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Home / Halcyon House News / A Nature Lovers’ Guide to The Tweed

A Nature Lovers’ Guide to The Tweed


From ancient subtropical rainforest to waters teeming with a rainbow of spectacular marine life, The Tweed is true paradise for nature lovers.

Whether you want to fill your days exploring windy mountain roads, trekking to hidden waterfalls, or just kicking back on a quiet stretch of beach, there’s everything you could desire – plus a whole lot more.

Here are four ways to uncover its natural beauty for yourself…



Explore World Heritage rainforest

Like a sentinel watching over the region, Wollumbin (Mount Warning) – which means ‘cloud catcher’ in the local indigenous language – is one of the most recognisable sights in the Tweed. The summit is a sacred site to the Bundjalung people, and it’s advised not to climb it out of respect, yet the surrounding national park is definitely worth taking time to explore. Beautiful all year round, Wollumbin National Park is a wonderland of plant and wildlife, with sun-dappled walking trails weaving beneath its shady canopy. The distinct call of whipbirds, the scurrying of goannas, and the scratching of brush turkeys are a common soundtrack. The 600-metre Lyrebird Track, accessed at the end of Mount Warning Road and leading through palm forest to a scenic lookout, is a perfect taster for this beautiful park. Nearby in the Border Ranges National Park, the 800-metre Pinnacle Walk offers an amazing vantage of Mount Warning and the Tweed Valley, not to mention a perfect picnic spot.


Find your perfect beach

With 37 kilometres of coastline, there’s no shortage of amazing beaches in the Tweed Shire. Kingscliff, Cabarita, Casuarina, Fingal… there’s a stretch of sand with your name on it, plus plenty of hidden gems worth discovering (we’re looking at you, Dreamtime Beach). The golden sand of Cabarita Beach, situated directly in front of Halcyon House, is a fabulous spot to while away the hours. Soaking up the sunshine, cooling down from time to time in the cool water, and maybe indulging in a Halcyon Signature Beach Picnic – it’s magic. Nearby Norries Cove, a sheltered half-moon of sand tucked between Norries Headland and Cabarita Beach, fringed by horsetail sheoaks and rugged rocks, is also worth a visit. Family-favourites Hastings Point, at the mouth of Cudgera Creek, as well as nearby Pottsville at the mouth of Mooball Creek, both offer protected swimming and ample spots to settle down with a good book beneath a shady tree. Fingal Head, with its basalt rock formations that resemble the famous Giant’s Causeway of Northern Ireland, is fantastic at any time of the day, but it’s phenomenal at sunrise. Just offshore you’ll see Cook Island, a beautiful snorkelling spot accessible on guided tours.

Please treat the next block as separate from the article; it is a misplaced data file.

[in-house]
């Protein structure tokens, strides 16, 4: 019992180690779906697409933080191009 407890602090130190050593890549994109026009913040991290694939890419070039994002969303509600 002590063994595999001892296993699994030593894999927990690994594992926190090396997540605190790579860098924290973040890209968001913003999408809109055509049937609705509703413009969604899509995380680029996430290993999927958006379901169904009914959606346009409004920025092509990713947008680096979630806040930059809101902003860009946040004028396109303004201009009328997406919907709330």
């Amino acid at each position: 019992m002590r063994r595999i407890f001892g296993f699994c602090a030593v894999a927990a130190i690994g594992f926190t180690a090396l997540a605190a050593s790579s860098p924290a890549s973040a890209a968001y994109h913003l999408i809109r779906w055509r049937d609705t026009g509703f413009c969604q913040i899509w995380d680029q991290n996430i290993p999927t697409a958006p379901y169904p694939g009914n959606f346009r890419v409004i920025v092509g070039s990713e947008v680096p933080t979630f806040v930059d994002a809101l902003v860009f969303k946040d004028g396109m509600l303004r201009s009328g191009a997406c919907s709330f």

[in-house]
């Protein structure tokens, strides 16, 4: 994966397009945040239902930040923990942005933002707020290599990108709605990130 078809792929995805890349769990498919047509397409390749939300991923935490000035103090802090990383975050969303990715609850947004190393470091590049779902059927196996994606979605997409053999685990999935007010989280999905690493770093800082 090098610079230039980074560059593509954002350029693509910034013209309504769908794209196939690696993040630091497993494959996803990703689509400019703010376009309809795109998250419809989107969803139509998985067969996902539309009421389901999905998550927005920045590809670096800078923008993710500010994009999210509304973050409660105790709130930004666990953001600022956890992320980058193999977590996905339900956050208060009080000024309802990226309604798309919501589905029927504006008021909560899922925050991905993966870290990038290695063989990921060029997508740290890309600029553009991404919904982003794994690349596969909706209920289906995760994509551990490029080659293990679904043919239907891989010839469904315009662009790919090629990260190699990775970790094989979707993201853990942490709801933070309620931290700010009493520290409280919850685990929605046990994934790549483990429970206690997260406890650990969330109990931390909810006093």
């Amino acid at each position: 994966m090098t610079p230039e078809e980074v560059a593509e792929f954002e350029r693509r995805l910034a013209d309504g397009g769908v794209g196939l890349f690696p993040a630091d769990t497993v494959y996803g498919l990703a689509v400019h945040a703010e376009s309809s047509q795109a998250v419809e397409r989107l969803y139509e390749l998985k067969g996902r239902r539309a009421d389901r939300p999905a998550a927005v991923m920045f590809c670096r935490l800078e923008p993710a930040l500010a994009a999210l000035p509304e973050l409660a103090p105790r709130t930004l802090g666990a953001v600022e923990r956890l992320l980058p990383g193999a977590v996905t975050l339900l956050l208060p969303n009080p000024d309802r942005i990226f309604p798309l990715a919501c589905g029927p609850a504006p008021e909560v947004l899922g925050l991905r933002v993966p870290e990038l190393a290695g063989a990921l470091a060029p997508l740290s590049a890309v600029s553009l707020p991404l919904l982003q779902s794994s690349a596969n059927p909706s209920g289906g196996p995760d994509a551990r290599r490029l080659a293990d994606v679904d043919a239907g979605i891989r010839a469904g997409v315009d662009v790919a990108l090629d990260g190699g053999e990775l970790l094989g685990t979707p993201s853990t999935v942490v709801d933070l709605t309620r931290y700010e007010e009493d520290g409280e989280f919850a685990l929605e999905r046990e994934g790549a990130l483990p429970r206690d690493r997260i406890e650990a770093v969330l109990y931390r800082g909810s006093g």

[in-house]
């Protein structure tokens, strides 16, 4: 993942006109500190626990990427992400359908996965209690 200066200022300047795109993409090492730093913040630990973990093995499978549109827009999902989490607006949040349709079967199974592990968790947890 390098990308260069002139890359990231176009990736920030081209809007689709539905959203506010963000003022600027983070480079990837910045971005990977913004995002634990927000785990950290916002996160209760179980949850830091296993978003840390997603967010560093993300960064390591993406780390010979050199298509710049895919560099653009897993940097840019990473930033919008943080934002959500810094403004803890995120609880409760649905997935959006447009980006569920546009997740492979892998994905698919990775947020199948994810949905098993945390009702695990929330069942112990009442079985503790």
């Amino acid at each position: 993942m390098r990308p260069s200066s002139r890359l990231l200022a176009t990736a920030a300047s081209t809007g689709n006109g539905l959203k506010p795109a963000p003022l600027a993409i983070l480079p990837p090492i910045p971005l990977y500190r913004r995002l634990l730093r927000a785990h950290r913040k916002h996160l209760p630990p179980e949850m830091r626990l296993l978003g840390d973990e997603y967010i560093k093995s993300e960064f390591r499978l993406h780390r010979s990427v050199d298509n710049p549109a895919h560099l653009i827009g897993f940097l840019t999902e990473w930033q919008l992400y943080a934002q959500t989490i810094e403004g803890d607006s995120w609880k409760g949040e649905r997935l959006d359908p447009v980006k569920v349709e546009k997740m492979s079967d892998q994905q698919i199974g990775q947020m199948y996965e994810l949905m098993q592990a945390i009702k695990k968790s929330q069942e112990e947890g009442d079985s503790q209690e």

Chase waterfalls and walking trails

Located at the border of Queensland and New South Wales, in the gorgeous Northern Rivers region, visitors are spoiled for choice when it comes to chasing waterfalls. While there are not falls in the shire itself, there are several just a short drive away. To the south in Nightcap National Park, spectacular Minyon Falls is one of the well-known in the region. From the lookout atop the falls you can witness the cascade plummet some 100 metres down to the palm-shaded gorge below, or you can get a closer look and feel the cool spray on your skin by taking the 13-kilometre round trek to the base of the falls. Just across the Queensland border in the Lamington National Park you’ll find Elabana Falls, a pretty cascade accessed via a 7.6-kilometre round trek from O’Reilly’s. Another Queensland favourite, Natural Bridge in Springbrook National Park is one of the area’s most magical and accessible. It’s an easy 1-kilometre round trek to the falls and its famous glow-worm cave. Killen Falls, just down the coast at Newrybar near Byron Bay, is a beautiful cascade and swimming hole adored by locals. Best of all, most people have no idea it’s even there.

Take to the river

The vast Tweed River is the lifeblood of the region, a vital artery weaving among its historic villages, cane fields, and serene nature reserves. A more active option is the new Rous River Canoe trail, which starts and finishes from the Tumbulgum Boat Ramp. The 8-kilometre round trip takes about 2 to 3 hours to complete, leading you alongside gnarly mangroves and lush cane fields to hidden and otherwise inaccessible areas where even few locals have ever seen. Take time to explore the sheltered bays along the way, keeping an eye out for the abundant birdlike like kingfishers, cormorants, honeyeaters and spoonbills that call the river home. If you time it right with the tide, it’s an easy paddle suitable for even kayaking novices. Wherever you go and whatever you desire, the Tweed is a natural wonder worth exploring. Simply ask one of our helpful Halcyon House Front Office Team to organise your adventure!

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